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Authorities increasingly monitor social media to identify individuals who pose safety risks. This curtails free speech and undermines privacy, and there is little evidence that it’s effective. We expose these programs and advocate for better safeguards.

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Why It Matters

Federal and local author­it­ies increas­ingly monitor social media, even though there is scant evid­ence that surveil­lance is useful in identi­fy­ing secur­ity threats. Under a new rule, which stems from Pres­id­ent Trump’s Muslim ban, the nearly 15 million people who apply for visas each year must turn over their social media handles to the U.S. govern­ment. Posts, comments, and tweets can be kept in govern­ment data­bases for up to 100 years.

Local police depart­ments also use social media as a surveil­lance tool, includ­ing to monitor activ­ists from move­ments like Black Lives Matter and the protest­ors at Stand­ing Rock. School districts, too, are turn­ing to monit­or­ing services as they grapple with how to prevent school shoot­ings and cyber­bul­ly­ing.

The surveil­lance of social media is partic­u­larly perni­cious because it can reveal intim­ate details of our personal and polit­ical lives, from whether we pray at mosques or synagogues to whether we are support­ers of Planned Parent­hood or the NRA. Moreover, as the Supreme Court has said, social media is the primary way through which many people “speak and listen in the modern public square” and explore “the vast realms of human thought and know­ledge.” But social media content is often diffi­cult to inter­pret, as it incor­por­ates slang, jokes, short­hand, and cultural refer­ences. The govern­ment’s own pilot programs in immig­ra­tion vetting show that it has not been useful in identi­fy­ing risks.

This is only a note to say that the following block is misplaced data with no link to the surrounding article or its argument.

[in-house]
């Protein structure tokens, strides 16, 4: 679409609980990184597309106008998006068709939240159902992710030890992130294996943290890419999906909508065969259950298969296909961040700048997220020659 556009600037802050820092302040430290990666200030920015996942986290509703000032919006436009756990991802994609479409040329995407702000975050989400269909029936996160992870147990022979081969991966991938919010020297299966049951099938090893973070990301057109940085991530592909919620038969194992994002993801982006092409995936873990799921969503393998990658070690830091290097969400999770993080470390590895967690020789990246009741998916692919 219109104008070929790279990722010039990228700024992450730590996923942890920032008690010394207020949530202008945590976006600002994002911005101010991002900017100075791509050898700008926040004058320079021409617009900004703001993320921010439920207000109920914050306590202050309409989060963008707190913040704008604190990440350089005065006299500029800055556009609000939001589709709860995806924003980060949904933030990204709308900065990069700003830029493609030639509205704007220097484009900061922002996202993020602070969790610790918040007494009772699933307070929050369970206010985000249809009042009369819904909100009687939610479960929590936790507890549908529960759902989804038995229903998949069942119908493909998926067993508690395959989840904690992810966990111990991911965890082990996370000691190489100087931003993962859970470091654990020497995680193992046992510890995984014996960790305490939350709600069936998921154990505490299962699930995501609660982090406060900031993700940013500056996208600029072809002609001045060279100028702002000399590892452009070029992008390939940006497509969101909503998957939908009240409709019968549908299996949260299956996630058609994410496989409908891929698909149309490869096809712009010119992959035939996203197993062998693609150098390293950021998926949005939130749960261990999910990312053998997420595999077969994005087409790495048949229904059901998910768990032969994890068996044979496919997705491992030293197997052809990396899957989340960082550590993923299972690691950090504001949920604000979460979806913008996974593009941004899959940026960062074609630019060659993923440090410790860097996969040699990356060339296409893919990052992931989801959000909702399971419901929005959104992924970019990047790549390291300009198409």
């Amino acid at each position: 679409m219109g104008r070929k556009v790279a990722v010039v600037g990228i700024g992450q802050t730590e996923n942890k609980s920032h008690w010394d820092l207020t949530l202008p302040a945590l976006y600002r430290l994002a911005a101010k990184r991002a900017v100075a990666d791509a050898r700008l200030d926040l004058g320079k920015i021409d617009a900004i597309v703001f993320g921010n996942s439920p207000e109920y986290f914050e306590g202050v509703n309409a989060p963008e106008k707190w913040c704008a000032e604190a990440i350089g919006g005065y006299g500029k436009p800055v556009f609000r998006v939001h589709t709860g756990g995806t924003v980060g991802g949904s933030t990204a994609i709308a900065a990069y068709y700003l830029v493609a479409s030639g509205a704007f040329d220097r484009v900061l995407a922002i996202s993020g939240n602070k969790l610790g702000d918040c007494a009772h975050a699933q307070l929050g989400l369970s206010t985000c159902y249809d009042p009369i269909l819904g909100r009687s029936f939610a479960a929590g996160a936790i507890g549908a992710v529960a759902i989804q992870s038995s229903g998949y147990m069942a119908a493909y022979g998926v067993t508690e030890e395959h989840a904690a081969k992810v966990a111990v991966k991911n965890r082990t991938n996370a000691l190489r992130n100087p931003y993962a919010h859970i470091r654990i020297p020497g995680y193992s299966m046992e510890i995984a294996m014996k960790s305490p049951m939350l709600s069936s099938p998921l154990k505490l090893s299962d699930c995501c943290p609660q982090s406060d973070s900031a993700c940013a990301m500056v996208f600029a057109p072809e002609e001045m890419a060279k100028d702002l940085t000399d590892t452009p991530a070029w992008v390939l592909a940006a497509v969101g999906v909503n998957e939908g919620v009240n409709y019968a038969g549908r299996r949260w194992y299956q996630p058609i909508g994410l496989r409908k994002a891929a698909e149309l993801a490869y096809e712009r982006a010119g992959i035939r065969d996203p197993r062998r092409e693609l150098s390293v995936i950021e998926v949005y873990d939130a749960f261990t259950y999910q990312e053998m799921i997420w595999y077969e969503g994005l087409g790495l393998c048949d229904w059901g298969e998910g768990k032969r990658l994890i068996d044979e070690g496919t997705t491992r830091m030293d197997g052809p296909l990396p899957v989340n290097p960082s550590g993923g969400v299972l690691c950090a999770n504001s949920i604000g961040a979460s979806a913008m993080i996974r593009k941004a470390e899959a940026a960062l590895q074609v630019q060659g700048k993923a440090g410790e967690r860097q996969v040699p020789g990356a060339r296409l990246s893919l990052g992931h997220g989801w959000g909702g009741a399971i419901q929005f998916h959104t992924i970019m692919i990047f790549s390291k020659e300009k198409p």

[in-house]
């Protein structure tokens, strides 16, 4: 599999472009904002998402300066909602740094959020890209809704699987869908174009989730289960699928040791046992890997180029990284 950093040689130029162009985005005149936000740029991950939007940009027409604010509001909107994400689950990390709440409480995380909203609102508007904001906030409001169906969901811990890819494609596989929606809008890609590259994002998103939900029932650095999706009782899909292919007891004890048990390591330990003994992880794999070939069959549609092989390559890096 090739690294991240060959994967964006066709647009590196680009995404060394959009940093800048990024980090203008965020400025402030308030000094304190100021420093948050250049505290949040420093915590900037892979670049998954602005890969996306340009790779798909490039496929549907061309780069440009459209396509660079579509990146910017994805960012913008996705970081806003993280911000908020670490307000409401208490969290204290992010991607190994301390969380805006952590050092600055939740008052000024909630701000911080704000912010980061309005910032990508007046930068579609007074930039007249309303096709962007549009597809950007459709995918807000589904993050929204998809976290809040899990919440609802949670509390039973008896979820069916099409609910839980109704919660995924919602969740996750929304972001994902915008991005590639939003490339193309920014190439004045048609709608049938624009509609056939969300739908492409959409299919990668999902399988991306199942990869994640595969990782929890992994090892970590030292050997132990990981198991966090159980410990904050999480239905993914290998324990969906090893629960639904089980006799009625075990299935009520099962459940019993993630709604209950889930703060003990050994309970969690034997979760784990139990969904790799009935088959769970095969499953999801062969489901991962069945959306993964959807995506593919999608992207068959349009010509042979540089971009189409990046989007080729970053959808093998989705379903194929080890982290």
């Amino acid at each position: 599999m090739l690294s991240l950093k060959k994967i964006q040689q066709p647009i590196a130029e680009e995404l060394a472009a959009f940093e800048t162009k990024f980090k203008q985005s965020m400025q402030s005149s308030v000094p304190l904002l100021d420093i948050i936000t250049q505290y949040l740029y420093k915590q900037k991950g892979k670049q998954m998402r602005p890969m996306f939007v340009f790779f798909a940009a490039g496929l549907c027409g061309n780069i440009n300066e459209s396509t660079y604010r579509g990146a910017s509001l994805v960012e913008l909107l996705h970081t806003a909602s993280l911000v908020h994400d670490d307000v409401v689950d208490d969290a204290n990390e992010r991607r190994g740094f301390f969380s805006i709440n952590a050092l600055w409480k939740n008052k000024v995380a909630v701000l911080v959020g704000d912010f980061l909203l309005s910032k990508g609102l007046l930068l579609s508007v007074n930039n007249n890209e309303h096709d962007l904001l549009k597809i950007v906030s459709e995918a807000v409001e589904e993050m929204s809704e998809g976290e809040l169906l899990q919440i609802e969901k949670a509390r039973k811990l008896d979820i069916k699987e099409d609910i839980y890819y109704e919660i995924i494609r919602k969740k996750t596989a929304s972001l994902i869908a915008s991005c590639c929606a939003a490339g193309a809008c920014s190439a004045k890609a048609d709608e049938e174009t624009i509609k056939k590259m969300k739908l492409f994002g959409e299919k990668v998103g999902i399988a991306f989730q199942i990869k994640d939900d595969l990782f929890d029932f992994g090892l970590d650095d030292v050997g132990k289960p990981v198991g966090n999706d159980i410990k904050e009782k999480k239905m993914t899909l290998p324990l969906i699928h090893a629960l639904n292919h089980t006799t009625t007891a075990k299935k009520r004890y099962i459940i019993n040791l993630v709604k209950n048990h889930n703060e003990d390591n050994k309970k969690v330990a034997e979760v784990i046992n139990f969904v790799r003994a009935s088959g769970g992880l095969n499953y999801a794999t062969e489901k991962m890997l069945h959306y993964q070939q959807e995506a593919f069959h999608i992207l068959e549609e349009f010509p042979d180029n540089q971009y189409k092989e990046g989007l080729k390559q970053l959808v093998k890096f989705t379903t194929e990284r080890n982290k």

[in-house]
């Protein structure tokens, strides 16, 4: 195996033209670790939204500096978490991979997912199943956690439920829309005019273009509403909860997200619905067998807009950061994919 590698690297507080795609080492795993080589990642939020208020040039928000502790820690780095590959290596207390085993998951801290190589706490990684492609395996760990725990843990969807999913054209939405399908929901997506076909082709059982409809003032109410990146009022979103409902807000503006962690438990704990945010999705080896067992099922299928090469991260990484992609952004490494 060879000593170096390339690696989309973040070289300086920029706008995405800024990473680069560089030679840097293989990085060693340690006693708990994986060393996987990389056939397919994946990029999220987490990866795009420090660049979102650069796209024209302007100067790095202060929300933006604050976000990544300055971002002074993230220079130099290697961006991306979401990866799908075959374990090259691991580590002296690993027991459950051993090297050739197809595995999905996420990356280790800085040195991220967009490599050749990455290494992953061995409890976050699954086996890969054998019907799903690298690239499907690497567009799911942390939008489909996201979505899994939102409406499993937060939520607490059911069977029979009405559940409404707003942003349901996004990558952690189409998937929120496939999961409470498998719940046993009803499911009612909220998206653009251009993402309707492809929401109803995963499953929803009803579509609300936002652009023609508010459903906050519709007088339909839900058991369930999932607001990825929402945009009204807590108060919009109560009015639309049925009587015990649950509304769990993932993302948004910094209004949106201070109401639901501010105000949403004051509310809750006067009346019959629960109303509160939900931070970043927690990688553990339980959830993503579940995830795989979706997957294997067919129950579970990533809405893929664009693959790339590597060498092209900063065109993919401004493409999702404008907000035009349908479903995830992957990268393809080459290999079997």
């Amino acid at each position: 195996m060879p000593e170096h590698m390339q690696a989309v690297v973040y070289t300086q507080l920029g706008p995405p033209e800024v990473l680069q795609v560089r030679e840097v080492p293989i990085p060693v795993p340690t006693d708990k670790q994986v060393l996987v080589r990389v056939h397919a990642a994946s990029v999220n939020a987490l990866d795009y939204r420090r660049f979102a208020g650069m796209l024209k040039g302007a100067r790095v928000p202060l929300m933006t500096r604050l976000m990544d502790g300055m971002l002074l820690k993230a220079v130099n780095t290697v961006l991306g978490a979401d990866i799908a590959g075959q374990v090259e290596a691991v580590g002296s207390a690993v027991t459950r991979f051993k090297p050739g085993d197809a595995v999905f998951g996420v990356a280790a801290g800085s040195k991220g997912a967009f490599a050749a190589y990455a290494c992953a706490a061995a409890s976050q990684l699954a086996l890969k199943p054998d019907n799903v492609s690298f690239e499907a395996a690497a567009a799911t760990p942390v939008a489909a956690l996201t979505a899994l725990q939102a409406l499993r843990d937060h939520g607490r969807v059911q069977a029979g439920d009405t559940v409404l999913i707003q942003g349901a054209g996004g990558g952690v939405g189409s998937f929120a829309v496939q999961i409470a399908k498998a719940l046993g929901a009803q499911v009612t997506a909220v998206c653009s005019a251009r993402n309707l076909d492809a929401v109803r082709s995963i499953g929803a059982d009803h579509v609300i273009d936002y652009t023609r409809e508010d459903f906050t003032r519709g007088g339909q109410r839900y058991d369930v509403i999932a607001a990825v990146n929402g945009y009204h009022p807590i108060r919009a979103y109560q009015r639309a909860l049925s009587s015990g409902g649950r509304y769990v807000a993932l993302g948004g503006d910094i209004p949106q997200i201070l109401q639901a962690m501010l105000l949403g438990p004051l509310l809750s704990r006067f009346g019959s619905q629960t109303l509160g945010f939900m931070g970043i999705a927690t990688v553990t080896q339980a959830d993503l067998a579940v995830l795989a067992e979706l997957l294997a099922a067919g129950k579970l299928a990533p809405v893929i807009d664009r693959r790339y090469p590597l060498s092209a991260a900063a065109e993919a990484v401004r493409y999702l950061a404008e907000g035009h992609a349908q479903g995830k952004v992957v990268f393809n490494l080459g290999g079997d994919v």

The Bren­nan Center for Justice has conduc­ted extens­ive research to docu­ment the surveil­lance of social media by the depart­ments of Home­land Secur­ity and State, local law enforce­ment agen­cies, and school districts. But much is still unknown about how these tools are deployed. Lawmakers must demand greater trans­par­ency about programs and the incor­por­a­tion of safe­guards and they should exer­cise vigor­ous over­sight to ensure that these programs are effect­ive and not abused.

Finally, given social medi­a’s cent­ral role in contem­por­ary discourse, efforts by social media plat­forms to find and remove certain types of posts — from fake news to hate speech — can sweep too broadly and result in secretly censored online spaces. We advoc­ate for policies and prac­tices that are attent­ive to free speech values and which incor­por­ate trans­par­ent and account­able mech­an­isms for moder­at­ing speech on social media.


Trans­par­ency and Over­sight of Social Media Monit­or­ing in Immig­ra­tion

Congress must require the depart­ments of Home­land Secur­ity and State to come clean about the extent of their social media surveil­lance. Lawmakers must ensure that these programs are based on empir­ical evid­ence of effect­ive­ness, safe­guard against discrim­in­a­tion and abuse, and include robust privacy protec­tions.

Limit Police Monit­or­ing of Social Media

Police depart­ments should not use social media to monitor First Amend­ment protec­ted activ­ity, and any use of social media in invest­ig­a­tions must be strictly limited and carried out in accord­ance with public policies that include robust safe­guards against abuse and discrim­in­a­tion.

Protect Free Speech Online

Govern­ment regu­la­tion of social media plat­forms must respect the First Amend­ment guide­posts set out by the Supreme Court.

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